School Breakfast Essential to Student Success, Yet Too Many District Students Are Missing Out
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WASHINGTON, D.C., April 27, 2023 — Successful implementation of the School Breakfast Program is essential to children’s health and academic success, yet far too many students are missing out, according to a new report released today by D.C. Hunger Solutions.
The District of Columbia’s School Breakfast Scorecard for School Year 2021–2022 reveals that less than half of D.C.’s schools reached the school breakfast participation goal of serving 70 percent of students school breakfast during the 2021–2022 academic year.
“We know that children can’t learn on an empty stomach,” said LaMonika N. Jones, interim director of D.C. Hunger Solutions. “While there have been some improvements, many families are still recovering from the fallout of the pandemic and have been thrust into a hunger cliff amid the ending of pandemic-era waivers and Supplemental Nutrition Assistance Program emergency allotments. Now more than ever, school breakfast is needed to reduce child hunger across the District.”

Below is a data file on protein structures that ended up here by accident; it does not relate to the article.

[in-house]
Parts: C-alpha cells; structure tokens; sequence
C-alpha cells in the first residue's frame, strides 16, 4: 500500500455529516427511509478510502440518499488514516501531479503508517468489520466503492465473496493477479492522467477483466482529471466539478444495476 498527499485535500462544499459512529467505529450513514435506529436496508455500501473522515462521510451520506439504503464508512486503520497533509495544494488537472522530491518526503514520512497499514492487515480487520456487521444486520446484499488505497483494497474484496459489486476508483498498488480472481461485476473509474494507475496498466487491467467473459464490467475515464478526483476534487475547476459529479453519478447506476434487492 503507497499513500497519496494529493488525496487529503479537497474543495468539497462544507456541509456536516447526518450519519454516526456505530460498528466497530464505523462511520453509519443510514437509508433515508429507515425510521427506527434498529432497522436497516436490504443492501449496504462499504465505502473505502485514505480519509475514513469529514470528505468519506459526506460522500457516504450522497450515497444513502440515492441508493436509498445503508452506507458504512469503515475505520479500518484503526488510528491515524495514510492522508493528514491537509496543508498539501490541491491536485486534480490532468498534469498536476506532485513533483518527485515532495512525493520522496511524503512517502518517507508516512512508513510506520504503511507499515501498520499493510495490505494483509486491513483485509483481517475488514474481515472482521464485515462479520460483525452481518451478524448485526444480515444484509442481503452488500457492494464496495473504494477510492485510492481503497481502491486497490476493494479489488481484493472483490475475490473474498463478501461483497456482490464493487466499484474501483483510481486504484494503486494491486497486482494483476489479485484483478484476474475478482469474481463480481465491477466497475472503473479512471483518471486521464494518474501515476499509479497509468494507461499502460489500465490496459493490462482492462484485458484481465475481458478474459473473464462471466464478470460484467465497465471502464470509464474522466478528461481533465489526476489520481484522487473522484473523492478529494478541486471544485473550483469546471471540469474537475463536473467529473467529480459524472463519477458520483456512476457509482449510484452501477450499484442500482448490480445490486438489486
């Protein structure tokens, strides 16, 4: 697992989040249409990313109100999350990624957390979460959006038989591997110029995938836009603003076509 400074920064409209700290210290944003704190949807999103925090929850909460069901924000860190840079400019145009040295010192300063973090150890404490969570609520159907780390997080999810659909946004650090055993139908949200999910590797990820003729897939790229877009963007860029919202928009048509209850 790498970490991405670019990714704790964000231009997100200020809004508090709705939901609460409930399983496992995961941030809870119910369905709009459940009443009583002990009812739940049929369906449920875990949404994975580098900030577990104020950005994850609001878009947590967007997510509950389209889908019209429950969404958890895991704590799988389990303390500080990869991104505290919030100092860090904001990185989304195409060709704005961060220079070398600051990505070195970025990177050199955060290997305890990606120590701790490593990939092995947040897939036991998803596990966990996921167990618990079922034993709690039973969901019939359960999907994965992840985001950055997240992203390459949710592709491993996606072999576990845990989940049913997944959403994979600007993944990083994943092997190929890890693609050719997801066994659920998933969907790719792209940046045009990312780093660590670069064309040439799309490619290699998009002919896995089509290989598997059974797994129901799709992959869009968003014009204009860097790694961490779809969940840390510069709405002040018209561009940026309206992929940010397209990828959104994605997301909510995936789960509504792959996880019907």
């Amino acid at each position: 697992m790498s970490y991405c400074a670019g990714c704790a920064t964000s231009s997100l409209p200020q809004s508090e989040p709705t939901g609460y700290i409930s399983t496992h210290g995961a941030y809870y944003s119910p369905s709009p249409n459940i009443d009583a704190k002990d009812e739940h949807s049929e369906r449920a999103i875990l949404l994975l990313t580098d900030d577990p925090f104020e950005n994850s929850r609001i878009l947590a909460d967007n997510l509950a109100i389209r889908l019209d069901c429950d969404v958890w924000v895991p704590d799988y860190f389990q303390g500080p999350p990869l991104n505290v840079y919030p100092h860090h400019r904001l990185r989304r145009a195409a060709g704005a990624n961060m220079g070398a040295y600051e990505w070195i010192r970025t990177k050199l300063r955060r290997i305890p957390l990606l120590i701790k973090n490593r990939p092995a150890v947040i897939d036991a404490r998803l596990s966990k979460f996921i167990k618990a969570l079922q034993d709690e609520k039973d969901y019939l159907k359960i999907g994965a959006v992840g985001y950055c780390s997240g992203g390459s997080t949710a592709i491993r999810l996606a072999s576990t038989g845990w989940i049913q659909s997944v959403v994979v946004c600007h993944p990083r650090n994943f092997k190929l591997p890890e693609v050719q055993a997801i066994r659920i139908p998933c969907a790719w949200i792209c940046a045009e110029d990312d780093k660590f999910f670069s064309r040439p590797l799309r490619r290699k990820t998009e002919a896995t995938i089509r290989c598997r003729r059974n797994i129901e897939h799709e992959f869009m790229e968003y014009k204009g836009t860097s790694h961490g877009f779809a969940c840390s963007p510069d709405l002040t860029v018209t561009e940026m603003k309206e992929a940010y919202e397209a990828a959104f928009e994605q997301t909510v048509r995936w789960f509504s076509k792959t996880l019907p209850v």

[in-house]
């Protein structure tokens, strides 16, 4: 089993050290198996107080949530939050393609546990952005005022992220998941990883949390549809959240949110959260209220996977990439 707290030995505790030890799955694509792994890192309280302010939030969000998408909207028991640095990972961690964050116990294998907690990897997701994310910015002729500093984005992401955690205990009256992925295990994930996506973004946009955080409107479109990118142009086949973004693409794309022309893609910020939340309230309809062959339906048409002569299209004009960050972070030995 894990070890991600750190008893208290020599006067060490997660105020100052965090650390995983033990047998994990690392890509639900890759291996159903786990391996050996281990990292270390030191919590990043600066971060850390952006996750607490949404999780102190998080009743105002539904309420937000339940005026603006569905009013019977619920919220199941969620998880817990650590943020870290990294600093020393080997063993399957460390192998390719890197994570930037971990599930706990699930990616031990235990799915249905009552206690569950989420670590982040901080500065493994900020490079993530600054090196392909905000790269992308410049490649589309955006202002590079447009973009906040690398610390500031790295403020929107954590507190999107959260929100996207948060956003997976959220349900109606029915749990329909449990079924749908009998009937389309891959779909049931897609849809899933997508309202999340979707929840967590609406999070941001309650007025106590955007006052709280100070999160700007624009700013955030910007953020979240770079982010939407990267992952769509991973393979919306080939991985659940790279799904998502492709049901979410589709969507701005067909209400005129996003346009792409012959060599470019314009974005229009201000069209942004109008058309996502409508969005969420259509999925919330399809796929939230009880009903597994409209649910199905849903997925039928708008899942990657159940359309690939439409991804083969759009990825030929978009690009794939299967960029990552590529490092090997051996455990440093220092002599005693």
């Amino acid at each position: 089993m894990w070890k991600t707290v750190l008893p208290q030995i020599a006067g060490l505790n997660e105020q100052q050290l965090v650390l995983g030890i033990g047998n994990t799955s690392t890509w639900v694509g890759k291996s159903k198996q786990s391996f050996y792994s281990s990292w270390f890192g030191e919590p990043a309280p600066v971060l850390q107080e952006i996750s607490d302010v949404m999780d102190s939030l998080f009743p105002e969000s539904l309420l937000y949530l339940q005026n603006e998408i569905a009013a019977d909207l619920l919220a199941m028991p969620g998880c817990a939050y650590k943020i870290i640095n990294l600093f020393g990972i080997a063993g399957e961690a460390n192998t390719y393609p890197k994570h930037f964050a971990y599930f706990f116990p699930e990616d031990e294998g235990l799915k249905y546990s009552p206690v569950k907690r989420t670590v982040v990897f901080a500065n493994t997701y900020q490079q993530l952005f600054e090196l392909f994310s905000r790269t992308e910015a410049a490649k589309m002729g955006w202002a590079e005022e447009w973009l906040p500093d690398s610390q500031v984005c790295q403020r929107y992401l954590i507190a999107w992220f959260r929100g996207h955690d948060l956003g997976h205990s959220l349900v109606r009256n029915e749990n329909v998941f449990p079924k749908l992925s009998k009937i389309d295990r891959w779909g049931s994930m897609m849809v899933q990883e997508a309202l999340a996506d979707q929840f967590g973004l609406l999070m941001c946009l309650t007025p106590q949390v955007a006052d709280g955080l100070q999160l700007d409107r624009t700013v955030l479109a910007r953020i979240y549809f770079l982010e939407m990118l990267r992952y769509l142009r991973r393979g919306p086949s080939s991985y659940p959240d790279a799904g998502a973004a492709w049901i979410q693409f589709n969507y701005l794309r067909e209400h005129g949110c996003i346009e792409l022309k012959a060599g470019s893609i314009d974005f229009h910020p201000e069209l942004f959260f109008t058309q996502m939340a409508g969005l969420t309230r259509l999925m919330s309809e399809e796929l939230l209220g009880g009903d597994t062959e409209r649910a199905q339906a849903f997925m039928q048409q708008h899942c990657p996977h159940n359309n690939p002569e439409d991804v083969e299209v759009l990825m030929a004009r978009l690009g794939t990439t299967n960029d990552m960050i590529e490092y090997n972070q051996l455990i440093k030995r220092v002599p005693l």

Successfully implementing the School Breakfast Program is vital to fueling children’s health and learning. The scorecard provides recommendations to improve school breakfast participation, including:
- Universal School Meals Amendment Act: This legislation would provide free school breakfast, lunch, and afterschool snacks to all students in public, public charter, and participating private schools.
- School Breakfast Program Expansion Grant: U.S. Department of Agriculture (USDA) Food and Nutrition Service (FNS) authorized funds to be distributed to state agencies for the purpose of the breakfast expansion grant to increase student participation in the School Breakfast Program.
- Proposed Rule Expanding Community Eligibility Provision: USDA FNS published a proposed rule expanding access to the Community Eligibility Provision (CEP) by lowering the minimum identified student percentage participation threshold from 40 percent to 25 percent. Lowering the threshold would allow more high-need schools the option to adopt CEP and offer all students school meals at no cost when it is financially viable.
The full D.C. school breakfast report is available online.
About D.C. Hunger Solutions:
D.C. Hunger Solutions, founded in 2002 as an initiative of the Food Research & Action Center (FRAC), works to create a hunger-free community and improve the nutrition, health, economic security, and well-being of low-income people in the District of Columbia. To learn more about D.C. Hunger Solutions, visit www.dchunger.org.